Kim went to the proverbial “horse’s mouth” for her recommendation. “While chatting about books with my 9-year-old nephew the other day, we started discussing some of the past DCF (Vermont’s Dorothy Canfield Fisher Award) nominees and winners we both had read. Neither of us had gotten to this year’s winner — Escape from Mr. Lemoncello’s Library ($6.99) by Chris Grabenstein — but both agreed it looked interesting. MrLemoncellosLibraryI’ve since had a chance to read it and I’ve got to say it was wonderful! Willy Wonka meets The Mysterious Benedict Society (both excellent reads) with a healthy dose of literary and pop culture references. Lots of fun puzzles and it serves to illustrate just how much pleasure there is to be found at your local library. (For the record, the boy is busy devouring Percy Jackson and the Lightning Thief ($7.99), which he enthusiastically gives  two thumbs up.)”Lighteningthief

Sylvan’s recommendation comes from the genre of young adult fantasy. “My pick is Trial By Fire ($17.99), by Josephine Angelini, author of the Starcrossed series. Having devoured the fantasy trilogy that drew on Greek mythology, I was very excited to see Angelini was writing a new series drawing on the lore of the Salem witch trials. TrialbyfireThis spooky, fun page-turner has everything you could want for a YA-fantasy: a heroine who doesn’t know her own power, alternate universes, magic spells, drama and the requisite love triangle (with a twist, of course).”

Jory is back with two recommendations for June. “In A Mad, Wicked Folly ($10.99), by Sharon Biggs Waller, Vicky Darling hates the arranged-marriage life that awaits her. mad wicked follyInstead, she wants to be an artist and go to art college. In this terrifically fun romp through 1890s London, Vicky will try all sorts of ways to escape the life she rejects in order to live the life she wants. My second recommendation is Matt de la Pena’s The Living (9.99), the story of a cruise gone wrong. Shy takes a job on a cruise liner for the summer, but when a devastating earthquake strikes California, the tidal waves at sea sink the ship. Shy finds himself on an island in the Pacific, where all is not as it should be. Adventure, thriller and part sci-fi, this book is made for a single sitting.”The Living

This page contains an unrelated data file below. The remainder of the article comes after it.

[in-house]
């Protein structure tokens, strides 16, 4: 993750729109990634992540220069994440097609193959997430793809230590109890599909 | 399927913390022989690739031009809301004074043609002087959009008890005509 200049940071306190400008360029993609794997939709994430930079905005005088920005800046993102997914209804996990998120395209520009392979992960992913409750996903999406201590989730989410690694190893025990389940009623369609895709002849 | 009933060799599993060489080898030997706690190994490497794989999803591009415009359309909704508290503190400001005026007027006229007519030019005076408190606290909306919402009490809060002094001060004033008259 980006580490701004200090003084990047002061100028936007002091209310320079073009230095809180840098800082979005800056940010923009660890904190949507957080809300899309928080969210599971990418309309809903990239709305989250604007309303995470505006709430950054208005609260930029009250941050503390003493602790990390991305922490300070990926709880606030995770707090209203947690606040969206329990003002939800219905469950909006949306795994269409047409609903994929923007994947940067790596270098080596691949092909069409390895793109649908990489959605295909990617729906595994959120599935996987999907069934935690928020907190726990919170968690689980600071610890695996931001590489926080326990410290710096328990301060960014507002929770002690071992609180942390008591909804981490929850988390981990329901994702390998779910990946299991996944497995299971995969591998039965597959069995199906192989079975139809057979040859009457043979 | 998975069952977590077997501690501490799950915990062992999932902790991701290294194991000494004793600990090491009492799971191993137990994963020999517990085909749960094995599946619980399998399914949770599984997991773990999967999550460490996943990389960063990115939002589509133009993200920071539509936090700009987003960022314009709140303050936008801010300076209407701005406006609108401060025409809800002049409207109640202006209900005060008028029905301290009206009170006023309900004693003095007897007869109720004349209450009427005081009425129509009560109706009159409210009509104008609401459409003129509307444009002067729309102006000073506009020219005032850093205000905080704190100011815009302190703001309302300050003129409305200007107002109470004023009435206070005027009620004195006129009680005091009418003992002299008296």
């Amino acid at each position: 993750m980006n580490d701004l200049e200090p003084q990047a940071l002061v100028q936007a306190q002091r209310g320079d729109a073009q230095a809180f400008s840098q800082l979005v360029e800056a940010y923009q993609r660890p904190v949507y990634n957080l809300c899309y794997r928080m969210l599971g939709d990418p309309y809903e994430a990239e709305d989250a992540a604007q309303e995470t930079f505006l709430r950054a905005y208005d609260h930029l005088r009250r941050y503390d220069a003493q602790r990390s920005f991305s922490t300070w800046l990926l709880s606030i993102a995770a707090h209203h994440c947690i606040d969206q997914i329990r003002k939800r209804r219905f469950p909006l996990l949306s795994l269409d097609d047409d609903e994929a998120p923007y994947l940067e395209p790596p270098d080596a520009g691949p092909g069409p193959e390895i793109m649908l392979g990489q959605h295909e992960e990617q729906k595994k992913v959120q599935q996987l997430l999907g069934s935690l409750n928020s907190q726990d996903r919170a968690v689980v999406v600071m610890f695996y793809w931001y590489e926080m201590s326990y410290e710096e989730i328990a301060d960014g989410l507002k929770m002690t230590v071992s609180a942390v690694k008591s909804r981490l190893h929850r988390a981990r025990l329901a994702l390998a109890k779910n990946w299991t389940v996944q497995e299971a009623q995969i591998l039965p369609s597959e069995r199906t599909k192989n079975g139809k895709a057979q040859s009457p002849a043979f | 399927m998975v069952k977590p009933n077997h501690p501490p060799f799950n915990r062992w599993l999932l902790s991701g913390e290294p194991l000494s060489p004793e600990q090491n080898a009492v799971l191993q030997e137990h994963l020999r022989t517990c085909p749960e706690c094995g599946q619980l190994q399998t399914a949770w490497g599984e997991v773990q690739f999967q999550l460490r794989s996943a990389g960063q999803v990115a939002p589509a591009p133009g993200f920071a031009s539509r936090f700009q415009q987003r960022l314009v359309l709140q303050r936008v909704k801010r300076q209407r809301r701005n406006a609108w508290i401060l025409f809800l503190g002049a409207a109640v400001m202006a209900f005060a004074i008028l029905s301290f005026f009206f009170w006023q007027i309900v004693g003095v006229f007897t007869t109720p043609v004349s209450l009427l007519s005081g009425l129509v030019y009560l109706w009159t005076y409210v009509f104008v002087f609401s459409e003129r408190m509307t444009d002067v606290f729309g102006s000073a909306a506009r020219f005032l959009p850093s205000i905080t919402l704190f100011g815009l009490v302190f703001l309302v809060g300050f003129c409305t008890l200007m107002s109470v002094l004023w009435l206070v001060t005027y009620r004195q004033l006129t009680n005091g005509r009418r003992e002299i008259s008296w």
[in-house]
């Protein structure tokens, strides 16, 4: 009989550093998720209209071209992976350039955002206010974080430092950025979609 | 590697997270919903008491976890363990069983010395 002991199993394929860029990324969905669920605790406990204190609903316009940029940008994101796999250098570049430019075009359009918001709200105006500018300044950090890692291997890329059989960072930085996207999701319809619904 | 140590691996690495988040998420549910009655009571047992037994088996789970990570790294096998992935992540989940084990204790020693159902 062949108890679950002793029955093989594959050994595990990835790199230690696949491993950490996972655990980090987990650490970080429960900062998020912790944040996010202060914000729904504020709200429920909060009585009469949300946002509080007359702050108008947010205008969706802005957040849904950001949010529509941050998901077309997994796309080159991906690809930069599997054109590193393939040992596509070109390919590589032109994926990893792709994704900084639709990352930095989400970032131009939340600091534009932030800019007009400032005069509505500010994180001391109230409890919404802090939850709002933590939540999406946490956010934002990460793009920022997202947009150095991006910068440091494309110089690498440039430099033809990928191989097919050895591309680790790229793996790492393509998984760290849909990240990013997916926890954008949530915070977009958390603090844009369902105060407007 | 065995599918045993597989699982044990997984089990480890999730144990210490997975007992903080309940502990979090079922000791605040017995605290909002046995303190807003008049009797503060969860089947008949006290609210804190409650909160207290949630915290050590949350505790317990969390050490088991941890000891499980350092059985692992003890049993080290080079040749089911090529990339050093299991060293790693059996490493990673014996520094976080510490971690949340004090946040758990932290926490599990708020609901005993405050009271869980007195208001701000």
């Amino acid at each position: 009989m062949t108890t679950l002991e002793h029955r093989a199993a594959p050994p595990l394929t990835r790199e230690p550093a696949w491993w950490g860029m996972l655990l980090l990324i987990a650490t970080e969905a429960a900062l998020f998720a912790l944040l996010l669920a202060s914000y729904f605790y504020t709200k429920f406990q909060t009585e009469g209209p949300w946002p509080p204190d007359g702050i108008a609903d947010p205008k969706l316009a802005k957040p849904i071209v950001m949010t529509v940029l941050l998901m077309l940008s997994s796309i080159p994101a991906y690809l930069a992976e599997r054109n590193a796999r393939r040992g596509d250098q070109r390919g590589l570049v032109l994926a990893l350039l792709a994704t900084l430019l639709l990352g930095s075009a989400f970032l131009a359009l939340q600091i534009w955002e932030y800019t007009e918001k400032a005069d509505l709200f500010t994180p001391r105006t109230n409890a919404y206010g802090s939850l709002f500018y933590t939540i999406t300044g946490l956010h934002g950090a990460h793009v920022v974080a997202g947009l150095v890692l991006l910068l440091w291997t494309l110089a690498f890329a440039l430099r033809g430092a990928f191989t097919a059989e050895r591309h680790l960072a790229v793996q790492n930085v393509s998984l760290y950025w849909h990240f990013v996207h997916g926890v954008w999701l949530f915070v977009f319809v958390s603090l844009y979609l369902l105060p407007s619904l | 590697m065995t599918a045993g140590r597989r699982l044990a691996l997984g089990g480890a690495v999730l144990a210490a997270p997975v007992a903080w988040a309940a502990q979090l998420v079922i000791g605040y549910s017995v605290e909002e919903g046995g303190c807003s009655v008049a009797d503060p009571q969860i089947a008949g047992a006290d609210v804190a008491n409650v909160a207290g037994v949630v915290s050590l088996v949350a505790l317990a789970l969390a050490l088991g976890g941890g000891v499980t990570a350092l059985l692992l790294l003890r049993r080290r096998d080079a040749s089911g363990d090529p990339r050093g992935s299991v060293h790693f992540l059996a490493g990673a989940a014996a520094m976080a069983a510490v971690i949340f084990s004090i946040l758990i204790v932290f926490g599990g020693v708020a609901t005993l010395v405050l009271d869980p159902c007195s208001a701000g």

I don’t often read young adult books but while shelving books at the store I came across one that I just couldn’t resist, Divided We Fall ($9.99) by Trent Reedy. Daniel Wright, high school senior and star football player, joins the Idaho Army National Guard to help pay for college expenses. Divided we fallBut, when protests in Boise get out of hand, Daniel’s unit is called up and the situation goes from bad to worse. This is an exciting story of what could happen when extreme political positions clash and one that could have almost been copied from today’s headlines.

Print Friendly, PDF & Email

Filed Under: Community and Arts LifeGood Reads

About the Author: After a 35-year career as a high school social studies teacher, John Hoover and his wife, Sally, retired to Vermont. He lives in Windham where he serves as a Justice of the Peace and Library Trustee. He works part time as a book-seller at Misty Valley Books, is active at St. Luke's Episcopal Church and sings in several choral groups.

RSSComments (0)

Trackback URL

Comments are closed.